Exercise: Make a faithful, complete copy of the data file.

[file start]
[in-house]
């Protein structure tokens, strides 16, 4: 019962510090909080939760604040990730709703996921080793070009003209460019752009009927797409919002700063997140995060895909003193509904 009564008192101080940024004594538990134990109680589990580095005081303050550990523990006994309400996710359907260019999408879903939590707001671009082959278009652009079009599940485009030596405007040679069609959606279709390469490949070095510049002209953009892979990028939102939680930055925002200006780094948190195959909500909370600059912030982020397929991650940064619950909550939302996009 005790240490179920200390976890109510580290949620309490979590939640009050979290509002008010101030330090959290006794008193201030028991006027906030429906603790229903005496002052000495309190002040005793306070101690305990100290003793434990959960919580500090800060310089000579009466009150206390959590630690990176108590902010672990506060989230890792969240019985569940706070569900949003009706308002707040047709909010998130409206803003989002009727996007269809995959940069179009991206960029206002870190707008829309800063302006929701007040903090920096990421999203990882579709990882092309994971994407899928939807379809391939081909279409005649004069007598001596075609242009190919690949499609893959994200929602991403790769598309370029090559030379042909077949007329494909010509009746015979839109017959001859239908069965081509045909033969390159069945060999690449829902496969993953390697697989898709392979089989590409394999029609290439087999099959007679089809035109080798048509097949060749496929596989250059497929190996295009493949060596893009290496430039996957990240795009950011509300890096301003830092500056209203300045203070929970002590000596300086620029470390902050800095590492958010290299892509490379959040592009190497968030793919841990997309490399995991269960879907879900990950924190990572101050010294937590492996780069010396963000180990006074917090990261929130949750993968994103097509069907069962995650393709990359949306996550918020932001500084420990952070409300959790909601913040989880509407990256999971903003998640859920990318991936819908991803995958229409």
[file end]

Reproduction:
[in-house]
């Protein structure tokens, strides 16, 4: 019962510090909080939760604040990730709703996921080793070009003209460019752009009927797409919002700063997140995060895909003193509904 009564008192101080940024004594538990134990109680589990580095005081303050550990523990006994309400996710359907260019999408879903939590707001671009082959278009652009079009599940485009030596405007040679069609959606279709390469490949070095510049002209953009892979990028939102939680930055925002200006780094948190195959909500909370600059912030982020397929991650940064619950909550939302996009 005790240490179920200390976890109510580290949620309490979590939640009050979290509002008010101030330090959290006794008193201030028991006027906030429906603790229903005496002052000495309190002040005793306070101690305990100290003793434990959960919580500090800060310089000579009466009150206390959590630690990176108590902010672990506060989230890792969240019985569940706070569900949003009706308002707040047709909010998130409206803003989002009727996007269809995959940069179009991206960029206002870190707008829309800063302006929701007040903090920096990421999203990882579709990882092309994971994407899928939807379809391939081909279409005649004069007598001596075609242009190919690949499609893959994200929602991403790769598309370029090559030379042909077949007329494909010509009746015979839109017959001859239908069965081509045909033969390159069945060999690449829902496969993953390697697989898709392979089989590409394999029609290439087999099959007679089809035109080798048509097949060749496929596989250059497929190996295009493949060596893009290496430039996957990240795009950011509300890096301003830092500056209203300045203070929970002590000596300086620029470390902050800095590492958010290299892509490379959040592009190497968030793919841990997309490399995991269960879907879900990950924190990572101050010294937590492996780069010396963000180990006074917090990261929130949750993968994103097509069907069962995650393709990359949306996550918020932001500084420990952070409300959790909601913040989880509407990256999971903003998640859920990318991936819908991803995958229409």